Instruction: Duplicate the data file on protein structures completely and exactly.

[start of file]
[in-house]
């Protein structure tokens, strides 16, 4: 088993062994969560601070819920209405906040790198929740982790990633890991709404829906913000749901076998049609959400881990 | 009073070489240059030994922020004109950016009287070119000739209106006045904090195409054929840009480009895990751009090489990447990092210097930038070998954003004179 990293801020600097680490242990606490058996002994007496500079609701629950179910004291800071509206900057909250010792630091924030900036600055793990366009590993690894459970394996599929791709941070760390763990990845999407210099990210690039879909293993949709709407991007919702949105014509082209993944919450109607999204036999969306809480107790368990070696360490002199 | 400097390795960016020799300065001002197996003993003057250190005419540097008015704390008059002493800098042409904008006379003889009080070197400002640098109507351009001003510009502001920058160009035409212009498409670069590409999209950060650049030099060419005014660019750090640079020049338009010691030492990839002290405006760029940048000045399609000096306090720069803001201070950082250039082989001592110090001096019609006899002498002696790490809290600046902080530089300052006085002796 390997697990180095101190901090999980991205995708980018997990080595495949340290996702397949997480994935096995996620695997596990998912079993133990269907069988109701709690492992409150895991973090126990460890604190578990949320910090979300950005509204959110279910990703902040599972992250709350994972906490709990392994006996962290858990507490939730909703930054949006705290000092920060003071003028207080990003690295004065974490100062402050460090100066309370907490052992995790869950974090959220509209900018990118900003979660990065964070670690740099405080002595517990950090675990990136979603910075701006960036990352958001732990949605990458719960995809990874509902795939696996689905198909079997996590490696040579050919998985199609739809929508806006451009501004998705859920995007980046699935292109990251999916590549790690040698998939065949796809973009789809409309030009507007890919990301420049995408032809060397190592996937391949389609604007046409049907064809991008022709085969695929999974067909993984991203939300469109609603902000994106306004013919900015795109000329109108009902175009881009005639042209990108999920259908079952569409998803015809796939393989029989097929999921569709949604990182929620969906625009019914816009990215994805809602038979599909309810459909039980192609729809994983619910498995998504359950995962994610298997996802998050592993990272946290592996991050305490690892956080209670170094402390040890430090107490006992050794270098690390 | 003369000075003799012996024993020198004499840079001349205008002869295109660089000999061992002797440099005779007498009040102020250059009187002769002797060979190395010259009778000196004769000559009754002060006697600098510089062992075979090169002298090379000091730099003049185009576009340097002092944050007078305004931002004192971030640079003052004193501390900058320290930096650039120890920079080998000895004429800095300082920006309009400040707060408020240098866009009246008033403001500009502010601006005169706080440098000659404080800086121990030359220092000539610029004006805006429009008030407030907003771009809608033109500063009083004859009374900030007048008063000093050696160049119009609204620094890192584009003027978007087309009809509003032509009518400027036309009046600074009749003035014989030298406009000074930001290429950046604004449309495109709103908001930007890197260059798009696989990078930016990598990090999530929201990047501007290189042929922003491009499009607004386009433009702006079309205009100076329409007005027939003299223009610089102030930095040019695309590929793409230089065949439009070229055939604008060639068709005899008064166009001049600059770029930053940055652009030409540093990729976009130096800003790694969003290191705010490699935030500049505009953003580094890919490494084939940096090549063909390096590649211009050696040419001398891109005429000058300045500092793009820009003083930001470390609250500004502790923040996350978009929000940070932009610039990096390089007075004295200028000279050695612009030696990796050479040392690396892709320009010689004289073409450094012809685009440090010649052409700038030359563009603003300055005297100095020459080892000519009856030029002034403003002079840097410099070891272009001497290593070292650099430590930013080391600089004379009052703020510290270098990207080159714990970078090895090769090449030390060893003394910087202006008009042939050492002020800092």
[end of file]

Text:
[in-house]
């Protein structure tokens, strides 16, 4: 088993062994969560601070819920209405906040790198929740982790990633890991709404829906913000749901076998049609959400881990 | 009073070489240059030994922020004109950016009287070119000739209106006045904090195409054929840009480009895990751009090489990447990092210097930038070998954003004179 990293801020600097680490242990606490058996002994007496500079609701629950179910004291800071509206900057909250010792630091924030900036600055793990366009590993690894459970394996599929791709941070760390763990990845999407210099990210690039879909293993949709709407991007919702949105014509082209993944919450109607999204036999969306809480107790368990070696360490002199 | 400097390795960016020799300065001002197996003993003057250190005419540097008015704390008059002493800098042409904008006379003889009080070197400002640098109507351009001003510009502001920058160009035409212009498409670069590409999209950060650049030099060419005014660019750090640079020049338009010691030492990839002290405006760029940048000045399609000096306090720069803001201070950082250039082989001592110090001096019609006899002498002696790490809290600046902080530089300052006085002796 390997697990180095101190901090999980991205995708980018997990080595495949340290996702397949997480994935096995996620695997596990998912079993133990269907069988109701709690492992409150895991973090126990460890604190578990949320910090979300950005509204959110279910990703902040599972992250709350994972906490709990392994006996962290858990507490939730909703930054949006705290000092920060003071003028207080990003690295004065974490100062402050460090100066309370907490052992995790869950974090959220509209900018990118900003979660990065964070670690740099405080002595517990950090675990990136979603910075701006960036990352958001732990949605990458719960995809990874509902795939696996689905198909079997996590490696040579050919998985199609739809929508806006451009501004998705859920995007980046699935292109990251999916590549790690040698998939065949796809973009789809409309030009507007890919990301420049995408032809060397190592996937391949389609604007046409049907064809991008022709085969695929999974067909993984991203939300469109609603902000994106306004013919900015795109000329109108009902175009881009005639042209990108999920259908079952569409998803015809796939393989029989097929999921569709949604990182929620969906625009019914816009990215994805809602038979599909309810459909039980192609729809994983619910498995998504359950995962994610298997996802998050592993990272946290592996991050305490690892956080209670170094402390040890430090107490006992050794270098690390 | 003369000075003799012996024993020198004499840079001349205008002869295109660089000999061992002797440099005779007498009040102020250059009187002769002797060979190395010259009778000196004769000559009754002060006697600098510089062992075979090169002298090379000091730099003049185009576009340097002092944050007078305004931002004192971030640079003052004193501390900058320290930096650039120890920079080998000895004429800095300082920006309009400040707060408020240098866009009246008033403001500009502010601006005169706080440098000659404080800086121990030359220092000539610029004006805006429009008030407030907003771009809608033109500063009083004859009374900030007048008063000093050696160049119009609204620094890192584009003027978007087309009809509003032509009518400027036309009046600074009749003035014989030298406009000074930001290429950046604004449309495109709103908001930007890197260059798009696989990078930016990598990090999530929201990047501007290189042929922003491009499009607004386009433009702006079309205009100076329409007005027939003299223009610089102030930095040019695309590929793409230089065949439009070229055939604008060639068709005899008064166009001049600059770029930053940055652009030409540093990729976009130096800003790694969003290191705010490699935030500049505009953003580094890919490494084939940096090549063909390096590649211009050696040419001398891109005429000058300045500092793009820009003083930001470390609250500004502790923040996350978009929000940070932009610039990096390089007075004295200028000279050695612009030696990796050479040392690396892709320009010689004289073409450094012809685009440090010649052409700038030359563009603003300055005297100095020459080892000519009856030029002034403003002079840097410099070891272009001497290593070292650099430590930013080391600089004379009052703020510290270098990207080159714990970078090895090769090449030390060893003394910087202006008009042939050492002020800092």